Like youu, I am convinced of a mystic state of awareness. An awareness common to all religions ... but only in those religion's mystical traditions. I have accessed this state as a young child in PA, and reveled in it even at Baptist church services.

I reveled, that is, until after a move to FL, and I tried to share my enthusiasm and feeling of loving connectedness to my now Southern Baptist minister - fully expecting him to understand and identify with me. Instead, he used fear and guilt to convince me that only the fundamentalist-evangelical formula was the right way, and that the state of apprehending reality that I was refering to was the "way of the mystic," and that THAT way left "the door wide open for Satan to enter," and corrupt me.

For some reason, going to Church became more and more unpleasant for me;-), and I tried to shove aside those states of loving connectedness to God, and I felt fear and guilt when it happened.

When I was nearing 15, I was in church one day while the minister, during "Tithe Week," was delivering a fiery sermon on how two little girls, Mary and Jane, both did their chores for their mother, as expected - but one girl played when finished, and the other though, stayed on working and did more chores for her mother. Well, the preacher continued, "at the end of the day, which child did the mother love and respect more?" ... "Whah (remember I said SOUTHERN Baptist) the mothah loved Mary moah becaws she did moah foah hah mothah, then Jayne did." "Naow, Gawd loves ya when ya giv yoah expected 10% to tha chuhch, but BUT..., don t'ya think Gawd'd luv yah moah, if y'all wuh ta giv maybe 15 puhcent?" "Doomsday's raht 'round thuh coahnuh 'n ya don' wanna git cawt-up in the 'doomsday rush.' so pledge naow 'n avoihd it."

Well, Satan finally did enter, even though I wasn't in a mystic state, and the unholy presence made me loudly say "bullshit!"and walk out. I stopped going to the Baptist Church, and a couple of years later, I started going to a liberal, "Church of Metaphysical Christianity" which was heavily influenced by Theosophy, but had it's dogma too.

I went through other spiritual outlets where the mystic state was welcome and even sought and cultivated. I even read works by the Rev Timothy Leary, joined the "Church of Sixties' rebellion," and became involved in sacraments of the psychedelic movements. I also read a lot of Jung, and could see the mystic state as a psychological process which could be approached through individuation.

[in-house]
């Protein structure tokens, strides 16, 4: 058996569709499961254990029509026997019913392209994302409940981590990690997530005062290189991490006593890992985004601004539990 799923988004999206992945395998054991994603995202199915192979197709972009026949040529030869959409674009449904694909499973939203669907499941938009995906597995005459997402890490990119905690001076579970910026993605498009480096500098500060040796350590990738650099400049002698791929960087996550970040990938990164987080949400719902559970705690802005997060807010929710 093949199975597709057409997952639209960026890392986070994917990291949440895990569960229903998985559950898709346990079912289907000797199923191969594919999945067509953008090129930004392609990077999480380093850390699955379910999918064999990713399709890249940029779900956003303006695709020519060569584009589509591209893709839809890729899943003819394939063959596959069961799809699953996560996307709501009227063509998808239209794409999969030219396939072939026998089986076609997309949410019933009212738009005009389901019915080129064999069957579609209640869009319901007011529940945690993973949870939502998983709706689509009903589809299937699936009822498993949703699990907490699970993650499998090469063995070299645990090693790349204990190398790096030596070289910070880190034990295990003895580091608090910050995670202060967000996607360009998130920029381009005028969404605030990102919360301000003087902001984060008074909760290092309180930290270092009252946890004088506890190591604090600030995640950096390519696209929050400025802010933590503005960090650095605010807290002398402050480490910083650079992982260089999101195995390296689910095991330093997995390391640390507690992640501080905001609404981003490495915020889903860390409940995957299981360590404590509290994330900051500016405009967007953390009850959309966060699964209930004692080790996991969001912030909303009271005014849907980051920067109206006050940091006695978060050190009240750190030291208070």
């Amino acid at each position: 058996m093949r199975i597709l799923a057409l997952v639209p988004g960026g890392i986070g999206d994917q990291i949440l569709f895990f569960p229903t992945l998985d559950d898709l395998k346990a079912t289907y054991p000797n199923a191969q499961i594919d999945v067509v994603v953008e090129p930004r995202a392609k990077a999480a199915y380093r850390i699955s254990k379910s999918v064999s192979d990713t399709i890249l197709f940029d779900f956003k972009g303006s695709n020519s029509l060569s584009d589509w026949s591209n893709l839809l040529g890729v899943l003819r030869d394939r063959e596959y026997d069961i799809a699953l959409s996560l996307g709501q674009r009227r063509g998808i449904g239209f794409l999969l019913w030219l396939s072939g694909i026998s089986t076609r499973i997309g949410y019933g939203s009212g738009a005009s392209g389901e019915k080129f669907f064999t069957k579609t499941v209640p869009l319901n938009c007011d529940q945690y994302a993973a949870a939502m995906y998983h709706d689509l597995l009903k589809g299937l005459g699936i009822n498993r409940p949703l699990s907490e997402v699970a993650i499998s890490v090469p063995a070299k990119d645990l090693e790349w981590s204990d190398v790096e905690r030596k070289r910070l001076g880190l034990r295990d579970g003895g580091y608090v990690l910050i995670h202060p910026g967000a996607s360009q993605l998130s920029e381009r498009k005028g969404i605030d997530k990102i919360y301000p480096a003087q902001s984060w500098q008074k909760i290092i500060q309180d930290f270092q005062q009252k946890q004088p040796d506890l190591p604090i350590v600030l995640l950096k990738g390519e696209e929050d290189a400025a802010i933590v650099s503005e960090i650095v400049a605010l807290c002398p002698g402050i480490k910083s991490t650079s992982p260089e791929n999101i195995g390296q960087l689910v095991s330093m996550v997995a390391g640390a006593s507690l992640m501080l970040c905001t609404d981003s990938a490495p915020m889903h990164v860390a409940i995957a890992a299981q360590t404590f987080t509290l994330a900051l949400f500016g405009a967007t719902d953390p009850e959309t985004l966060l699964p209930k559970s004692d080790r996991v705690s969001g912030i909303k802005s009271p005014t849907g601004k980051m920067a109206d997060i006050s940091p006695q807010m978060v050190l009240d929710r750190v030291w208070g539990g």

In my twenties and thirties, I was a student of Hindu, Sikh, and Buddhist meditative techniques, though I avoided guru personalities. Let me just say that Buddhist temples, and Hindu Ashrams are the richest gathering places for petty personalities who want to push their own interpretations of what spirituality should be, and how the spiritual are supposed to act that anyone would ever want to encounter - at least that's been my experience with it.

I finally, now in my fifties, went on impulse to a Quaker meeting one day, and I've been a regular attender since then. I'm now seriously considering membership at my local, non-directed Meeting house. I like the group because they can definitely relate to, and indeed practice, the mystic approach, yet they also put their beliefs into practice through participation in just social movements and causes, and do it nonviolently.

I too, want to intellectualize spirituality because I've seen it in different approaches via mystic approaches of different religious traditions, and psycho-spiritual evolutionary understanding. There are many people at my meeting house who are like minded, and have come from other disciplines - I'm thinking of a convert who used to be a Presbyerian, ordained minister. Another is a member who was a Haitian Buddhist - really!

I don't hold much back during meeting, or in after meeting socializing. I even use "colorful expressions" at times in three other foreign languages, and though, even though some squirm a little, they all seem to understand that that is my way, and they can suggest through eldering, how I can chose my expressions in a more "seemly" fashion. A lot of times they're right, and other times, they are being politely full of shit. Never though, have I felt more acceptance and fellowship, anywhere, and I am becoming more convinced - convinced that for me, this is probably the best mystic and socially conscious activist coupling that I have ever experienced. Of course, there are people who are stuck in their personal notions of what the world is, and how we should behave in it, but most are willing to work through differences.

Many of my fellow Meeting goers have taken to heart that "we don't see the world the way it is - we see the world the way we are." To be with people who can celebrate that kind of diversity is very uplifting.

Liz Opp said...

HW, you articulate your experience very well--the resistance, the uncertainty, the infatuation, the resistance again...

I also resonate very strongly with what Tom has written:

It is our relationship with the Light rather than with each other that is significant.

At the same time, it's also true that the monthly meeting is the group that takes one's membership under its care... though some meetings have a very loose or incomplete understanding of what "under its care" means. smile